# CONNECT - Best Practice w/Parametric Modeling

Does anybody have any ideas yet on best practices when it comes to parametric modeling and constraints?  Specifically what is least taxing on a system or has the least potential of becoming corrupt.  Specifically for fully constrained things, I fully understand not everything has to be constrained, have constraints or variables.

I can create a 3D concentric constraint between a center line of a cylinder or the surface, both seem to have the same result.  My gut tells me that a line has less information to process then a surface thus the line is a better selection for the constraint.  Moreover, I can create the same 2D shape with more variables or with more constraints does one favor faster processing then the other once our models get "big" ?

Do some constraint types process easier then others if i want to make a perfect hexagon should i set all the sides to be = then use 120 deg constraint between (3) of the vertex them and put (3) dimensions in for the flat to flats and set them parallel... or should I add a construction element of a circle make all the edges tangent to the circle and force them to be parallel and only 3 of them to be equal then have only (1) 120 Deg. constraint and (1) flat to flat dimension.  I trend to favor the least number of dimensions as necessary and use construction elements because long term it's easier to review the history of a part if it has less variables.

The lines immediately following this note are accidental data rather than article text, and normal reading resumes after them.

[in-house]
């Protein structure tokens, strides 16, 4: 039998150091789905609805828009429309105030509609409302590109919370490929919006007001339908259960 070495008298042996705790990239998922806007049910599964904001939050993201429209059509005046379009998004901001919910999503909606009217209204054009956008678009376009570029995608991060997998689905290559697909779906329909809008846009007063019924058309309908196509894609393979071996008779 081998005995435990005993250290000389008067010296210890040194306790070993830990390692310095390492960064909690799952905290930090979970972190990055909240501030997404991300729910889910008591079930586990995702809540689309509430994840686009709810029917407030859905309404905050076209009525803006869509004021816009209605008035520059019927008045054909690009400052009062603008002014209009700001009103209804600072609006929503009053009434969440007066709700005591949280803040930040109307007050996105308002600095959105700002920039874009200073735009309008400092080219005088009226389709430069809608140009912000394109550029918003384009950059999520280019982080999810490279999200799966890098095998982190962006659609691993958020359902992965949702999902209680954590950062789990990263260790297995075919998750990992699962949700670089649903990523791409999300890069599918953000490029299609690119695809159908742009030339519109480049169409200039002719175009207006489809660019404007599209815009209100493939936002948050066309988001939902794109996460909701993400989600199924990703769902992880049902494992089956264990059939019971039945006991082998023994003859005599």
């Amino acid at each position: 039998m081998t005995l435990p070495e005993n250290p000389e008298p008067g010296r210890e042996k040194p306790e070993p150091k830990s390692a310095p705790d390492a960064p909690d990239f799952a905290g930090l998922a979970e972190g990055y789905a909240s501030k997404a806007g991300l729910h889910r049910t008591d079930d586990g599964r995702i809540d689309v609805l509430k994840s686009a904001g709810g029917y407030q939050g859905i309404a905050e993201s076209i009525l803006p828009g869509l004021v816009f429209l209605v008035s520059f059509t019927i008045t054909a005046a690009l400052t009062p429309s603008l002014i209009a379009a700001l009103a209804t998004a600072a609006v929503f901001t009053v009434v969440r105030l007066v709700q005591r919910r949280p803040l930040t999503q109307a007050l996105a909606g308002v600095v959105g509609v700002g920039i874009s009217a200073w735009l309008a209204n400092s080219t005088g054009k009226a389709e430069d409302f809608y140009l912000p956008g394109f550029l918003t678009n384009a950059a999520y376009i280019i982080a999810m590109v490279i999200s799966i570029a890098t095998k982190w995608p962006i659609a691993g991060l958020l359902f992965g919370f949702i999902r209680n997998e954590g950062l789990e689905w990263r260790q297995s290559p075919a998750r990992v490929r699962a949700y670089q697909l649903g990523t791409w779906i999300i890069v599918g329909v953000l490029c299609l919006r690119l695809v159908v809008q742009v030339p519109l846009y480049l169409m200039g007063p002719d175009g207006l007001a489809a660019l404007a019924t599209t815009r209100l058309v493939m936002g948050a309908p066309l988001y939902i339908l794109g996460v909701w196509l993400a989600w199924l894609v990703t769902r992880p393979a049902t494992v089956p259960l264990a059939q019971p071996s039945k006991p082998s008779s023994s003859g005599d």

When adding a feature to a solid should I make the new feature a new solid and union them together with constraints.... or should i make the new feature an imprinted shape on the surface then modify the surface to give it thickness?  The protrusion tool seems to only work between solids i anticipated this to work like the protrusion feature in the old V8i tools but it doesn't give the option to protrude blind, I actually don't understand how that tool is intended to be useful to be honest.

I'm willing to except that there are lots of ways to do things and that strictly speaking they are all right, but there are always ways that are better then others.

• There isn’t really a best practice that covers all models and type of modelling. You should try to have a profile well constrained (DOF=0) whenever possible as this eliminates ambiguity in resolving the changes in parameters. We are aware that currently in some case (when a profile contains arcs) it may be not be possible to obtain DOF=0, this an issue we are aware of and are working to address.

Using as few constraints and variables as needed to obtain a well constrained profile is preferable. Computational time increases with the size of the system we are trying to solve (constraints, parameters) but, again, the system should be well constrained to minimize the risk of unpredictable behaviour. Our solver will identify over-constrained systems and won’t let you add redundant constraints on profiles or solids.

The number of variables and expressions used for parameterizing a system (profiles or solids) depends on the applications and on what someone is trying to achieve:

i.e. is it required to have everything driven by one single variable or to have several independent parameters that can be changed?  What is the degree of freedom of the system we want to obtain?

• Good questions

Kirk